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Own Goals: the Premier League’s powerful game changers

When it comes to football’s embarrassing on-pitch moments, scoring an own goal ranks right up there alongside mistimed air shots, comically bad first touches and six-yard box sitters – though the evidence suggests that the OG wields a match-defining power like no other footballing mishap.

When you “put through your own net” at any level, it feels like you’ve been dunked headfirst into a barrel of liquid mortification, though knocking one in at the wrong end on the Premier League stage magnifies that embarrassment times infinity.

However, our research shows that beyond the red faces and spawning of internet memes, own goals have a measurable, nefarious capacity to shift an entire game’s momentum.

Simply put – if your team is unlucky enough to concede one, the chances of recovery are slim.

Premier League: the 2021/22 season so far

Tim Krul became the first player to commit sporting hara-kiri all the way back on August 21st, when his sliding teammate, Grant Hanley, rocketed a mis-queued clearance into the Canaries’ net via the Norwich keeper’s kisser against Man City.

That was the deadlock breaker in a 5-0 rout for the Cityzens and the first of 15 Premier League own goals scored since the new campaign kicked off nearly six months ago.

Burnley skipper Ben Mee became the latest unfortunate player to join the list of self-saboteurs when he inadvertently guided Jadon Sancho’s off-target effort just inside the post when the Clarets lost 3-1 to Manchester United at Old Trafford on December 30th.

Now that we’ve bookended his season’s own goals, it’s time to delve into the numbers, which are interesting to say the least.

In the games where an own goal was scored this term, the team that scored the OG went on to lose a notable ten out of the 15 fixtures involved, with three sides bouncing back to draw and just two clubs defying the juju of the own goal to win.

Tottenham conceded a late own goal through the unfortunate Eric Dier against Newcastle in October, but held on for a 3-2 victory, while Chelsea rebounded from Reece James’ looping header to beat Aston Villa 3-1 on Boxing Day – but those are the outliers in a pretty convincing body of evidence elsewhere.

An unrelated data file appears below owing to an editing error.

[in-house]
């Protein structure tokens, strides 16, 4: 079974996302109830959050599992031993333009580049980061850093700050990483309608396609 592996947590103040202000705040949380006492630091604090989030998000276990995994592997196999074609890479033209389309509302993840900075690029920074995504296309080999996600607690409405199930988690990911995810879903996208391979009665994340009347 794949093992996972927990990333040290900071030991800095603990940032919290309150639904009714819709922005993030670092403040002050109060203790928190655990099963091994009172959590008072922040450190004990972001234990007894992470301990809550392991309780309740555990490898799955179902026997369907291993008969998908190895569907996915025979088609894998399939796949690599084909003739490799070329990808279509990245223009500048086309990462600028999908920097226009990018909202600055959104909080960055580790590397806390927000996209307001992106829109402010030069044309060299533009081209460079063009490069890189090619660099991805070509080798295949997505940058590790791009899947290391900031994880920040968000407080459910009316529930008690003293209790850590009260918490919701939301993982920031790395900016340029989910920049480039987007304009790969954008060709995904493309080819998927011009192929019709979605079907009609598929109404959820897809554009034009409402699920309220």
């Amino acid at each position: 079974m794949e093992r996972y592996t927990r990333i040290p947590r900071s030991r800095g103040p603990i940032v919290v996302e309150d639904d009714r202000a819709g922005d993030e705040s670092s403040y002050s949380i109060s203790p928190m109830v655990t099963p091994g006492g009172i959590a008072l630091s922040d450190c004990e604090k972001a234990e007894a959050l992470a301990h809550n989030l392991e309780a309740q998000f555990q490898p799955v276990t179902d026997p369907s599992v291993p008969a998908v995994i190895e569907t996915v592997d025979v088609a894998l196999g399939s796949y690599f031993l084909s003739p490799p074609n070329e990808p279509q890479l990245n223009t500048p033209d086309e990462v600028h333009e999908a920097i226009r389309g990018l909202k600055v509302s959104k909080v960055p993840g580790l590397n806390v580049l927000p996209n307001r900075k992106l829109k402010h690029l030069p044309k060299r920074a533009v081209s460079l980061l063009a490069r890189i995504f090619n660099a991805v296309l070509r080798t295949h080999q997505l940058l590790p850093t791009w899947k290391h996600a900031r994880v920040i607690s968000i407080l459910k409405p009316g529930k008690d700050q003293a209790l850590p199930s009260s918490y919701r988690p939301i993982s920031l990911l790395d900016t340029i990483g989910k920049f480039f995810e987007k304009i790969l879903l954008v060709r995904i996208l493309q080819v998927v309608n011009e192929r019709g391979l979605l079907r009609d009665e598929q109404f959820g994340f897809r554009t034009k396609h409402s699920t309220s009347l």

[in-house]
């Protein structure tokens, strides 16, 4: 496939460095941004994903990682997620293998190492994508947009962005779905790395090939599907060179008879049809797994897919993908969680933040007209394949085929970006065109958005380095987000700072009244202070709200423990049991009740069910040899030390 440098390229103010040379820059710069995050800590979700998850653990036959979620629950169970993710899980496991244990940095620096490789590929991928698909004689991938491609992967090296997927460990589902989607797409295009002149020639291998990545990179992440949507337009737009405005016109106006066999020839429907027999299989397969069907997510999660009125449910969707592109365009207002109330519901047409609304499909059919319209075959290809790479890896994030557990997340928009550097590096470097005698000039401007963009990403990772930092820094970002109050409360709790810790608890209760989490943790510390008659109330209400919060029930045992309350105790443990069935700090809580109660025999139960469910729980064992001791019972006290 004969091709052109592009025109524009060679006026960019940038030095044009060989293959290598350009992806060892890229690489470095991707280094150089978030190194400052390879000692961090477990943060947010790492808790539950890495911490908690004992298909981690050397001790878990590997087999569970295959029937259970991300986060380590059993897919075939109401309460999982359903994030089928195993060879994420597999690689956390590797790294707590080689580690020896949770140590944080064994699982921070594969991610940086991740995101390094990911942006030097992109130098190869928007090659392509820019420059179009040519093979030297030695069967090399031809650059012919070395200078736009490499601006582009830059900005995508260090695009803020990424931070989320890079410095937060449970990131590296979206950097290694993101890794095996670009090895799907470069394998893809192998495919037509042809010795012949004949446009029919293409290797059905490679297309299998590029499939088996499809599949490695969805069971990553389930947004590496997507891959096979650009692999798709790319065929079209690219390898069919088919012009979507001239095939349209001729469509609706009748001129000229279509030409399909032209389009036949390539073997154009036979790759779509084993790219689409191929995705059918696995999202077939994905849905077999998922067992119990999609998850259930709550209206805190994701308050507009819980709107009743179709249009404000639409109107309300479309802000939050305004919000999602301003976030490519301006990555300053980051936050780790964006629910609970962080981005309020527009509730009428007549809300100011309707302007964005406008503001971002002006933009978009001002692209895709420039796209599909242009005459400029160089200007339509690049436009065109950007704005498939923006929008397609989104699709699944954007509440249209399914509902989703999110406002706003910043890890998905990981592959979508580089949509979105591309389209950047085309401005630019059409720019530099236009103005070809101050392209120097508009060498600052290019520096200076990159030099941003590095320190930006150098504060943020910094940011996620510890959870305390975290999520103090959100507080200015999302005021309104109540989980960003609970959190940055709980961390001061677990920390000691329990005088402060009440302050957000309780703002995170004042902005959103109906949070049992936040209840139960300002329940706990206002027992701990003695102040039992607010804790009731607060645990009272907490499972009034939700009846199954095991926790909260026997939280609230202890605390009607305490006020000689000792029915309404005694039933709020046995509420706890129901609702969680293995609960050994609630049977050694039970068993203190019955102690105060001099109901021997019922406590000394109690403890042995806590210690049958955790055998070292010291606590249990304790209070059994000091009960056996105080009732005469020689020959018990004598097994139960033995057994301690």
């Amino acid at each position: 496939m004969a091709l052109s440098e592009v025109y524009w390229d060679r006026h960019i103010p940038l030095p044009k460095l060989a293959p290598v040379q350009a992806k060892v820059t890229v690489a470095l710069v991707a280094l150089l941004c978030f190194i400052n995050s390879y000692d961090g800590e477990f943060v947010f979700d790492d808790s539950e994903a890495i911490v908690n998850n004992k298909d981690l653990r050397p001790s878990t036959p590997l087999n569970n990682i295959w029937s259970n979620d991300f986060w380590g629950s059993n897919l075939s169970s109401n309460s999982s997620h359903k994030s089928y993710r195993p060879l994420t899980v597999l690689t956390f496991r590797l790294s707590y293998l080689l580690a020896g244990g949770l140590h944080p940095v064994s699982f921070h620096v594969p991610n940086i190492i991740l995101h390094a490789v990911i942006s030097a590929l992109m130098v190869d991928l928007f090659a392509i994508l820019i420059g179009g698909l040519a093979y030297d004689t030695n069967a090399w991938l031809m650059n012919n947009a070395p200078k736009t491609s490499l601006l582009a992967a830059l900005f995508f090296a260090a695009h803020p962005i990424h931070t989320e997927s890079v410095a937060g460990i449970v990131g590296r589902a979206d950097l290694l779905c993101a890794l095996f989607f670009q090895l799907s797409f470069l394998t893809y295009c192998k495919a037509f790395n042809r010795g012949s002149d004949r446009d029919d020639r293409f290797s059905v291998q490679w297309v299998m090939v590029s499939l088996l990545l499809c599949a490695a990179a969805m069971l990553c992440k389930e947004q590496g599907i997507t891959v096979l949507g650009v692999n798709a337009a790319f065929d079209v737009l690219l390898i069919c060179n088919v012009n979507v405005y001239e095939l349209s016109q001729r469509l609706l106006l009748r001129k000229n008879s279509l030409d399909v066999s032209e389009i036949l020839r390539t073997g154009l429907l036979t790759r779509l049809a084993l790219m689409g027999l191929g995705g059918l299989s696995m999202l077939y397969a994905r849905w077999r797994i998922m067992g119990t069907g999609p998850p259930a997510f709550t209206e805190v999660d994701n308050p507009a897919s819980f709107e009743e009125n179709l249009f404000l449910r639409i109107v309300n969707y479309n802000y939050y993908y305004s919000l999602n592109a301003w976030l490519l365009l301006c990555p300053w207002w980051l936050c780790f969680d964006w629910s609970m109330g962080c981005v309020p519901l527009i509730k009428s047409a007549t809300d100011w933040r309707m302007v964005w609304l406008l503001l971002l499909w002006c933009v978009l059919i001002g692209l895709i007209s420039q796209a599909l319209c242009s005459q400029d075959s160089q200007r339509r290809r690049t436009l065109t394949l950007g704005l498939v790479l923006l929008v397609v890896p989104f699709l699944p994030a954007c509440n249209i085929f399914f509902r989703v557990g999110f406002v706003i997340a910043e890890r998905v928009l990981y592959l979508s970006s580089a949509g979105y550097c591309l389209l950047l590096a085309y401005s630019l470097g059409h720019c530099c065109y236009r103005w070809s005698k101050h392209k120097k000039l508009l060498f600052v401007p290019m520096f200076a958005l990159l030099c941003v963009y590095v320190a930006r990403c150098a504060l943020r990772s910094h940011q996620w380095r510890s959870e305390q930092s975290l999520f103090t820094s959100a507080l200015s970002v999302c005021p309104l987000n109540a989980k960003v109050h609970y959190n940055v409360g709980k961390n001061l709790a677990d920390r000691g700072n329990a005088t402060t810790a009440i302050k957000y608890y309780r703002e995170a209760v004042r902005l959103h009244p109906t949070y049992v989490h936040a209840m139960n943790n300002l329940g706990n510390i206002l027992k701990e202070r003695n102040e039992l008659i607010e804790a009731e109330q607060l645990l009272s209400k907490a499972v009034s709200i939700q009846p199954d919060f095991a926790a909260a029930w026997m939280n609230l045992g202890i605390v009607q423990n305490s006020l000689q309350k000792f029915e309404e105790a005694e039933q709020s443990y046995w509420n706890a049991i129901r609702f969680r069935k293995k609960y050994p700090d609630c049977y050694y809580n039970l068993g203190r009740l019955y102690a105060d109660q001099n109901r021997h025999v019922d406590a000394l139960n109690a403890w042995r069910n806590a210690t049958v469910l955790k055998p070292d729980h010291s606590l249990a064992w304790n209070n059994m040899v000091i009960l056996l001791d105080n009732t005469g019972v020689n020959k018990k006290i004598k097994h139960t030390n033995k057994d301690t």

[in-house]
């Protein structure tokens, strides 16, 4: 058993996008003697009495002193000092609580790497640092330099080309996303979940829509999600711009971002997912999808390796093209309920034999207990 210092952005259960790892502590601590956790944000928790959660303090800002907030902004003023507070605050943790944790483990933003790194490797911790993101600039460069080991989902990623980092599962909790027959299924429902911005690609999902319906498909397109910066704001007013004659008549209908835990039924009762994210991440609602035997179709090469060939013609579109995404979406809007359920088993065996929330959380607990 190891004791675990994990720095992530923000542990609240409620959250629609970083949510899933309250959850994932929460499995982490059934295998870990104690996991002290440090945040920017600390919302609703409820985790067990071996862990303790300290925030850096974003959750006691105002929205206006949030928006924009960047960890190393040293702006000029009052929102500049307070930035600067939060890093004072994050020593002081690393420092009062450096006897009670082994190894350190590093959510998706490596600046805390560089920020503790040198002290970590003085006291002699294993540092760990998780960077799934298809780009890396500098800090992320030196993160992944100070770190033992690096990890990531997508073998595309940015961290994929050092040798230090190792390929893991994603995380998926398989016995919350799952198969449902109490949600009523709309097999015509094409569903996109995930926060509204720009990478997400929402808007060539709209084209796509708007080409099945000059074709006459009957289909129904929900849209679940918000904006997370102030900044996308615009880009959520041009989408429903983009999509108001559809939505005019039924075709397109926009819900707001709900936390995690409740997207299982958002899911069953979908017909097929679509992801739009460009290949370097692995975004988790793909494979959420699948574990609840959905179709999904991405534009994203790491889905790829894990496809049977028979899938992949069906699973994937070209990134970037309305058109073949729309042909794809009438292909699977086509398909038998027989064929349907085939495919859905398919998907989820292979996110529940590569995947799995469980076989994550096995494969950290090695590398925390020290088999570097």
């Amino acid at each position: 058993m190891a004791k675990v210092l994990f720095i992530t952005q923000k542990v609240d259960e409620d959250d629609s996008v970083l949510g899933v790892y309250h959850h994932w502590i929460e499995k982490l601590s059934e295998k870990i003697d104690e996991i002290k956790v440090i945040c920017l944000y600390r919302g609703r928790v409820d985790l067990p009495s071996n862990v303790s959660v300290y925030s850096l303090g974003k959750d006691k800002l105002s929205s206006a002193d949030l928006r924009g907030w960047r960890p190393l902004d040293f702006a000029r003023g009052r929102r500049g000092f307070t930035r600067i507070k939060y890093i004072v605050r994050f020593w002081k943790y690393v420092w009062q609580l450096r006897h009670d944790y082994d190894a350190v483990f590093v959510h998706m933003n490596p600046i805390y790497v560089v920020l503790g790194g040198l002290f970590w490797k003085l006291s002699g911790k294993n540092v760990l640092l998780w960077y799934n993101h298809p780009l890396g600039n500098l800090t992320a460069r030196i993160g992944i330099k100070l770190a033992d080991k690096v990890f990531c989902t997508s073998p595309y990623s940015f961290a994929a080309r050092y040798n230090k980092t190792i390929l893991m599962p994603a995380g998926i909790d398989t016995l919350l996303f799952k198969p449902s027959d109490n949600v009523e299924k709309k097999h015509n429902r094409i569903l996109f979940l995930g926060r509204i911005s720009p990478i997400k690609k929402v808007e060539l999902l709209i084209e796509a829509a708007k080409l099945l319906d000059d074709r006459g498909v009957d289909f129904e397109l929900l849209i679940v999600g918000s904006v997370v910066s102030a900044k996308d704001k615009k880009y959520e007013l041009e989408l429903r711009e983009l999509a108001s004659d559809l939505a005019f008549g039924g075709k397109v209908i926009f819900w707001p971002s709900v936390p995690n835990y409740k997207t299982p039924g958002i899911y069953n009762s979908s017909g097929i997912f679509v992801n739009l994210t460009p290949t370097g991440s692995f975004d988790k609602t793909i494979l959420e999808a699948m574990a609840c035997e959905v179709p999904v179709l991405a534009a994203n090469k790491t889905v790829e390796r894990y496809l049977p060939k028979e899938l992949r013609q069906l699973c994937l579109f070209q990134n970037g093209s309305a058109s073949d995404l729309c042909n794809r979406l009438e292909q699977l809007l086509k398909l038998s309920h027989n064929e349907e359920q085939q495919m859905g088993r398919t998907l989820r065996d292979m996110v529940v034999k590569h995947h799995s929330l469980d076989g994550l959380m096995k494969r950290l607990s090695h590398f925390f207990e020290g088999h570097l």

If percentages are your thing, then 86.66% of teams that have conceded an own goal in the Premier League this season have failed to win their respective tussles. Tell me I’m the only one who noticed that string of sixes…

Those numbers indicate that own goals have the power to whip the rug out from under a team, burying their match-winning prospects with one mistimed shank of a clearance.

Oh yeah? What about last season?

I’m glad you asked. In 2020/21, there were a whopping 38 own goals registered by 37 separate players, with Craig Dawson chipping in with two ill-fated efforts of his own.

Remarkably, just TWO of the clubs that conceded an own goal went on to win their respective contests, with 26 going on to lose and the remaining ten eventually eking out a share of the spoils. In total, just 5.2% of the sides that beat their own keeper gathered themselves sufficiently to force a win.

The season before, in 2019/20, the same patterns emerged and of the 32 own goals scored over the course of the campaign, just four teams managed to shake off their setback to win, with 20 sides toppled and eight outfits clawing their way back to parity.

If we squeeze the data from the last two and a half seasons into one easy-to-read set, then the information reads as follows.

There have been 85 own goals scored between the start of the 2019/20 season and the time of writing (January 10, 2022) and of the teams that conceded them, a whopping 90.6% (77) failed to win their games, with just 9.4% (8) clubs showing enough mettle to erase the sporting self-harm.

Those figures push the incredible momentum-killing effect of the own goal front and centre and into clear view. It seems as though the psychological tide-shifting force surrounding own goals can have a monumental negative impact on a team’s confidence and outlook for the rest of a particular match.

Own Goals: the Premier League’s powerful game changers

Now that you are aware of the crippling power of the own goal – spare a thought for ex-Republic of international defender Richard Dunne who notched a record TEN Premier League OGs during his career.

Dunne became the first Premier League performer to reach double-figure own goals on October 19, 2014 with a blunder against Liverpool while donning QPR’s famous hoops. Rangers actually hit two own goals against the Reds that day in a 3-2 reverse.

Ex-Liverpool duo Jamie Carragher and Martin Skrtel are ranked as the Premier League’s next most-prolific own goal producer with seven career strikes. Carragher of course, had the ignominy of netting twice against his own team against Pool’s bitter rivals Manchester United on September 11, 1999, though it’s worth noting that Carra needed 12 years to run up his meaty total.

The calamitous Martin Skrtel needed just five seasons at Anfield to reach seven own goals, however, and he even and set a Premier League record for most OGs in a single season during the 2013-14 campaign after finding his own net on four separate occasions – a feat that has since been matched by Lewis Dunk for Brighton during 2017-18).

So, there you have it. Backed by an unseen malevolent force (and Richard Dunne), own goals are football’s official harbingers of doom.

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